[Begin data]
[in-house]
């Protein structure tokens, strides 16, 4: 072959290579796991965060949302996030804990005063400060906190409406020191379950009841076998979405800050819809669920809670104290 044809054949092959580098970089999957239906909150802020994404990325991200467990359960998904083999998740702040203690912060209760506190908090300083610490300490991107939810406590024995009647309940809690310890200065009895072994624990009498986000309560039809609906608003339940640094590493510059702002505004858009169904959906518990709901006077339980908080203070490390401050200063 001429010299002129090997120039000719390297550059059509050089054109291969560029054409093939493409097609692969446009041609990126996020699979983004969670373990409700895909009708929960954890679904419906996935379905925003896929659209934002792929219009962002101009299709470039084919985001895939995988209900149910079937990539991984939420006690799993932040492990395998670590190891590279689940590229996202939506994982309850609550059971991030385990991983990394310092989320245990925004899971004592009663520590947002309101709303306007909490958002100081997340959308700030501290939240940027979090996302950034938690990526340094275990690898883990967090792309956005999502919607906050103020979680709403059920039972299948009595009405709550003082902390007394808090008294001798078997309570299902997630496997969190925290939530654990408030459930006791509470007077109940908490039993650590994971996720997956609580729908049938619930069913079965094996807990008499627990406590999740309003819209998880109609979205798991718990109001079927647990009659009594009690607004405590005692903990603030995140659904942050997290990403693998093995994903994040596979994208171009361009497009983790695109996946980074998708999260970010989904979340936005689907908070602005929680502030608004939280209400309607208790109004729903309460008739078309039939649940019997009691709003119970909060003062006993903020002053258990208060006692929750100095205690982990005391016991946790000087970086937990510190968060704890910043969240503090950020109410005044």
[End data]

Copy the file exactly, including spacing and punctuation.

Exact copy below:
[in-house]
């Protein structure tokens, strides 16, 4: 072959290579796991965060949302996030804990005063400060906190409406020191379950009841076998979405800050819809669920809670104290 044809054949092959580098970089999957239906909150802020994404990325991200467990359960998904083999998740702040203690912060209760506190908090300083610490300490991107939810406590024995009647309940809690310890200065009895072994624990009498986000309560039809609906608003339940640094590493510059702002505004858009169904959906518990709901006077339980908080203070490390401050200063 001429010299002129090997120039000719390297550059059509050089054109291969560029054409093939493409097609692969446009041609990126996020699979983004969670373990409700895909009708929960954890679904419906996935379905925003896929659209934002792929219009962002101009299709470039084919985001895939995988209900149910079937990539991984939420006690799993932040492990395998670590190891590279689940590229996202939506994982309850609550059971991030385990991983990394310092989320245990925004899971004592009663520590947002309101709303306007909490958002100081997340959308700030501290939240940027979090996302950034938690990526340094275990690898883990967090792309956005999502919607906050103020979680709403059920039972299948009595009405709550003082902390007394808090008294001798078997309570299902997630496997969190925290939530654990408030459930006791509470007077109940908490039993650590994971996720997956609580729908049938619930069913079965094996807990008499627990406590999740309003819209998880109609979205798991718990109001079927647990009659009594009690607004405590005692903990603030995140659904942050997290990403693998093995994903994040596979994208171009361009497009983790695109996946980074998708999260970010989904979340936005689907908070602005929680502030608004939280209400309607208790109004729903309460008739078309039939649940019997009691709003119970909060003062006993903020002053258990208060006692929750100095205690982990005391016991946790000087970086937990510190968060704890910043969240503090950020109410005044």